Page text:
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Approach 1: I tried to simplify this question as follows x^2 + 1 - xy > 0 x(y-x) < 1 But we can't be sure of the sign of the inequality as I have cross multiplied by x (whose sign I do now know). So in essence the question can be rephrased as: x(y-x) [greater than, equal to or less than] 1 --> This is what is actually being asked.

I want to know if i have made any fundamental mistake when doing this rephrasing. As I have already mentioned I know that the sign of the inequality should be reversed when multiplied by a negative number.

So going by this approach the answer is A

Approach 2:

I will consider both cases of x before cross multiplying.

Case 1: x is negative x^2+1 < xy x^2-xy + 1 < 0 x(x-y) + 1 <0

Case 2: x is positive x^2+1 > xy x^2-xy + 1 > 0 x(x-y) + 1 > 0

So based on these 2 equations we find that statement (1) alone is not sufficient because it gives different answers for Case 1 and 2 i.e. 1 < 0 and 1 > 0.

Statement 2 is also insufficient because it does not say anything about x.

Combining 1 and 2 - y > 0 x = y Therefore, x > 0 x(x-y) + 1 > 0

Therefore C is the answer.

The second approach looks more methodical but I want to understand why the first approach is INVALID (if it is so).

... So in essence the question can be rephrased as: x(y-x) [greater than, equal to or less than] 1 --> This is what is actually being asked.

You can't rephrase it in that way. First of all you need to drop "equal" and then add conditions: x(y-x) [greater than (for negative x) or less than (for positive x)] 1 It actually means your second approach.

I don't know what x!=0 means. There is no x for which x!=0
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What will be the correct answer to this question? I am confused.

Approach 1: I tried to simplify this question as follows x^2 + 1 - xy > 0 x(y-x) < 1 But we can't be sure of the sign of the inequality as I have cross multiplied by x (whose sign I do now know). So in essence the question can be rephrased as: x(y-x) [greater than, equal to or less than] 1 --> This is what is actually being asked.

I want to know if i have made any fundamental mistake when doing this rephrasing. As I have already mentioned I know that the sign of the inequality should be reversed when multiplied by a negative number.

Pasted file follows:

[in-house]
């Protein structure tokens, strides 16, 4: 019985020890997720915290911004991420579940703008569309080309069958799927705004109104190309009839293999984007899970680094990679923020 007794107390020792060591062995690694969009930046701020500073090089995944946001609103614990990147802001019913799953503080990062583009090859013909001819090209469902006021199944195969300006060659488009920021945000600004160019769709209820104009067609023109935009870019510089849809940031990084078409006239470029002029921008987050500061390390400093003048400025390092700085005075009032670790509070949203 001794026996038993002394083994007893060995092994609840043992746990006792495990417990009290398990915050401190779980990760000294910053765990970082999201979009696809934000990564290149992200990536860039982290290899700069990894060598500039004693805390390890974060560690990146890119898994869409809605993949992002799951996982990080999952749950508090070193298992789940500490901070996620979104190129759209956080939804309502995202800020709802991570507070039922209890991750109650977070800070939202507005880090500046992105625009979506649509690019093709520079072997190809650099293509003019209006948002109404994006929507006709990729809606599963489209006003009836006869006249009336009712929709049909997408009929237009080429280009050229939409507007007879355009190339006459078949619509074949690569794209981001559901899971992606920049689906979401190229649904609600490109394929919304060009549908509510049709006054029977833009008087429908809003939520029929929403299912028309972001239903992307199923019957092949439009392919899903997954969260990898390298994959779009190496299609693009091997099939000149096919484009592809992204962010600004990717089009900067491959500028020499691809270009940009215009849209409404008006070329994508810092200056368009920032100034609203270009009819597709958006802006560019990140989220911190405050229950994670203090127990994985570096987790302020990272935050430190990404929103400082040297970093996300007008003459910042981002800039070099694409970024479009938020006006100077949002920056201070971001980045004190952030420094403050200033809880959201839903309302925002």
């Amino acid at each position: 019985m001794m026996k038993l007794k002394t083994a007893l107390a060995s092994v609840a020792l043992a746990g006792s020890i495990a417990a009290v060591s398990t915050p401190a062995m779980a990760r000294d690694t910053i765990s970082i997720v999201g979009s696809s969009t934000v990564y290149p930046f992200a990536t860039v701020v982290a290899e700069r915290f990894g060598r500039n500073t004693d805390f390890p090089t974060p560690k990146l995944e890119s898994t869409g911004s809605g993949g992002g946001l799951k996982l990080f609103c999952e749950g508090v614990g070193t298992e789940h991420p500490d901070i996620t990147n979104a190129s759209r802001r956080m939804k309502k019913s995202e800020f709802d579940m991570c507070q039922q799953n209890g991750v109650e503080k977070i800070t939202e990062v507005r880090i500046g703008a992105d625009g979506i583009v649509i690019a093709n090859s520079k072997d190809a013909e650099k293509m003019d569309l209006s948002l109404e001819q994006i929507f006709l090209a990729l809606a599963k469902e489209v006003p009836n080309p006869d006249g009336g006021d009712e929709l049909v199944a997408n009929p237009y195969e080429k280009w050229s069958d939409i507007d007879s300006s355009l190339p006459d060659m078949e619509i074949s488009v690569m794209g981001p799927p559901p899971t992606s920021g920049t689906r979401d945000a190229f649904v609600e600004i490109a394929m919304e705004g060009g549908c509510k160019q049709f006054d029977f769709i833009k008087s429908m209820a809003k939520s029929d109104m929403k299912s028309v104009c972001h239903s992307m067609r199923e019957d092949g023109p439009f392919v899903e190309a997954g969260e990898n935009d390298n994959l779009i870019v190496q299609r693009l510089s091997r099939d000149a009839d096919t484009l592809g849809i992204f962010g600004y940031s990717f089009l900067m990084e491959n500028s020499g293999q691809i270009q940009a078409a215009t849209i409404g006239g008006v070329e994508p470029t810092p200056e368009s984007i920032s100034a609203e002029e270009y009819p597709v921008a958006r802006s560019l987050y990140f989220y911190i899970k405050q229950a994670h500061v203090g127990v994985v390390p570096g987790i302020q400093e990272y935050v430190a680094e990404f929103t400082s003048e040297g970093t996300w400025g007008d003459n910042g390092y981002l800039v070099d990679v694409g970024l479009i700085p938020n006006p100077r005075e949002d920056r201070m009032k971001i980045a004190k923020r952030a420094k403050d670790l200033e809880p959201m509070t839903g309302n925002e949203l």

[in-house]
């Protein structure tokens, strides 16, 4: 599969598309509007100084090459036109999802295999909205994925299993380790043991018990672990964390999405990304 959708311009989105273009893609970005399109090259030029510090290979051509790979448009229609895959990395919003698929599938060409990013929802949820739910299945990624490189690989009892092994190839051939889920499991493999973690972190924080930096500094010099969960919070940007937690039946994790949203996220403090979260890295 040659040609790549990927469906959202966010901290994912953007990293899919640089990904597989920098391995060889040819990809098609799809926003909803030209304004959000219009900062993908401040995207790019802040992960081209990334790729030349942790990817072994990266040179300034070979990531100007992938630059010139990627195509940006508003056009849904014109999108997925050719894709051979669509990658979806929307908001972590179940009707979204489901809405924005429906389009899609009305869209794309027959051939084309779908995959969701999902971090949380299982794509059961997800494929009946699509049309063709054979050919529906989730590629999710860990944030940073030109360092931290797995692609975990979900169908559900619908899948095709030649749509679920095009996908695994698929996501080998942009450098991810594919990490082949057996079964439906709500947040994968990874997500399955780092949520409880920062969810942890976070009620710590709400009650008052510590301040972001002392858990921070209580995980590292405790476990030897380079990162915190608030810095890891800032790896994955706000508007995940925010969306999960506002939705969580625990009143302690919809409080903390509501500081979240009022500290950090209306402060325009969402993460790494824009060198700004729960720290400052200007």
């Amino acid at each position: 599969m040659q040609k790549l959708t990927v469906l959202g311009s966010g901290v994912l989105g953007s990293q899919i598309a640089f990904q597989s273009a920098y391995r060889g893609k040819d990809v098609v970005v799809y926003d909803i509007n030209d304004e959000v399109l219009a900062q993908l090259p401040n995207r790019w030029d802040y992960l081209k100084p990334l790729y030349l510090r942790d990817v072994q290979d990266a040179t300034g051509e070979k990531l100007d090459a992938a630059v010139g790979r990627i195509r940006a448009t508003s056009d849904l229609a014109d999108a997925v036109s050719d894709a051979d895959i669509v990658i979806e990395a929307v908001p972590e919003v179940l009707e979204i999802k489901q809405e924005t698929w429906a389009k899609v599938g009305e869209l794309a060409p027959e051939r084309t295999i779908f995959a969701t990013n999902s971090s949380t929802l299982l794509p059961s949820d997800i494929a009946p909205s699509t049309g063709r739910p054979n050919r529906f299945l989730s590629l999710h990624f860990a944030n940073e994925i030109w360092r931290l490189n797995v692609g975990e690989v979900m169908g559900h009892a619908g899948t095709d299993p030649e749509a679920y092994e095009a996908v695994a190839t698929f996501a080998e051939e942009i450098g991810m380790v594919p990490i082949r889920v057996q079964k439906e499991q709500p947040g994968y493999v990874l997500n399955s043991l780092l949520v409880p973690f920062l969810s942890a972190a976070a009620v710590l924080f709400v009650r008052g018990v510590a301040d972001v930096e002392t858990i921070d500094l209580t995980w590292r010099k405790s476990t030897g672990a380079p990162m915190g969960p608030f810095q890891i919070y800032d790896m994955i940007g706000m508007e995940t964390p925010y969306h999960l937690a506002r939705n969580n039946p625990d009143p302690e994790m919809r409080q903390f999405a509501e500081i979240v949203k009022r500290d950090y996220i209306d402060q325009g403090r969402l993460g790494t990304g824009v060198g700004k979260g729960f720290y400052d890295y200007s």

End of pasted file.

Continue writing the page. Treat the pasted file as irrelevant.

So going by this approach the answer is A

There is no problem in re-phrasing . But how do u get A? st.1 says X=Y from rephrase X(y-X)<1 X(X-X)<1 X*0<1 0<1........ not sufficient

Even here, statement (1) is sufficient to answer the question! how is it insufficient!?

You can't multiply both sides of an inequality by a variable unless the variable is positive. The inequality may be reversed e.g. 1>-4 Multiplying both sides by -1 we get- -1<4 & not -1>4

Another way to solve this is to just simplify the equation (x^2+1)/x>Y or x+1/x>y

Start with statement 2, to make the solution simpler. 2. y>0 we have no idea what the value of x is. x can be positive but lesser/greater than y or negative which would make the expression negative. Eliminate B & D

1. x=y We don't know what are x & y so it's hard to precisely determine whether the expression will be greater or lesser than y

1+2 y>0 & x=y Positive+Positive is Positive. x+1/x=y+1/y i.e. positive number + some fraction so y+1/y>y

Hence C
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Hit kudos if my post helps you. You may send me a PM if you have any doubts about my solution or GMAT problems in general.

Statement 1... If x = 2, 2^2+1 =5. 5/2 = 2.5, given x=y=2 Then 2.5>2 If x = -2, (-2^2+1) = 5, 5/-2 = -2.5. Then -2.5 > -2 ...not true... 1 insufficient.

Thanks to another GMAT Club member, I have just discovered this valuable topic, yet it had no discussion for over a year. I am now bumping it up - doing my job. I think you may find it valuable (esp those replies with Kudos).

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